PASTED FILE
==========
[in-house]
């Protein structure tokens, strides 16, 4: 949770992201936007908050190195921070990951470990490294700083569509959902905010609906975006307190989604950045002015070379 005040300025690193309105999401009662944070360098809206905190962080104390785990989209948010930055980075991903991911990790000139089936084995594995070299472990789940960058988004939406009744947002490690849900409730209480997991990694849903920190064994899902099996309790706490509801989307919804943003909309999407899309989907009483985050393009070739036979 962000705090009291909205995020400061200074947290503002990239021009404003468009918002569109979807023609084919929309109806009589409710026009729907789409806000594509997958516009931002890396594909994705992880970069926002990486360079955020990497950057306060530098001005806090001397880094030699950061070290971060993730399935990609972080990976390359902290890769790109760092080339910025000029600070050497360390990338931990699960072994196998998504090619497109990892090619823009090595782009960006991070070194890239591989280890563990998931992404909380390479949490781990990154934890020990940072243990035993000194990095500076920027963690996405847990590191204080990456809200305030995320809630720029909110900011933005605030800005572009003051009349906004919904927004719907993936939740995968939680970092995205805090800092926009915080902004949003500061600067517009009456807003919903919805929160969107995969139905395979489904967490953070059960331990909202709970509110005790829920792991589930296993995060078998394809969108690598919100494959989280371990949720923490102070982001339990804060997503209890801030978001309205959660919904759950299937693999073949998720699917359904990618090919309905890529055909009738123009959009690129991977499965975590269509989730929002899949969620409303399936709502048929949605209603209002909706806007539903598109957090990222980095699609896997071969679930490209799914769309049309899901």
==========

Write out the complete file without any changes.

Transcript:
[in-house]
């Protein structure tokens, strides 16, 4: 949770992201936007908050190195921070990951470990490294700083569509959902905010609906975006307190989604950045002015070379 005040300025690193309105999401009662944070360098809206905190962080104390785990989209948010930055980075991903991911990790000139089936084995594995070299472990789940960058988004939406009744947002490690849900409730209480997991990694849903920190064994899902099996309790706490509801989307919804943003909309999407899309989907009483985050393009070739036979 962000705090009291909205995020400061200074947290503002990239021009404003468009918002569109979807023609084919929309109806009589409710026009729907789409806000594509997958516009931002890396594909994705992880970069926002990486360079955020990497950057306060530098001005806090001397880094030699950061070290971060993730399935990609972080990976390359902290890769790109760092080339910025000029600070050497360390990338931990699960072994196998998504090619497109990892090619823009090595782009960006991070070194890239591989280890563990998931992404909380390479949490781990990154934890020990940072243990035993000194990095500076920027963690996405847990590191204080990456809200305030995320809630720029909110900011933005605030800005572009003051009349906004919904927004719907993936939740995968939680970092995205805090800092926009915080902004949003500061600067517009009456807003919903919805929160969107995969139905395979489904967490953070059960331990909202709970509110005790829920792991589930296993995060078998394809969108690598919100494959989280371990949720923490102070982001339990804060997503209890801030978001309205959660919904759950299937693999073949998720699917359904990618090919309905890529055909009738123009959009690129991977499965975590269509989730929002899949969620409303399936709502048929949605209603209002909706806007539903598109957090990222980095699609896997071969679930490209799914769309049309899901």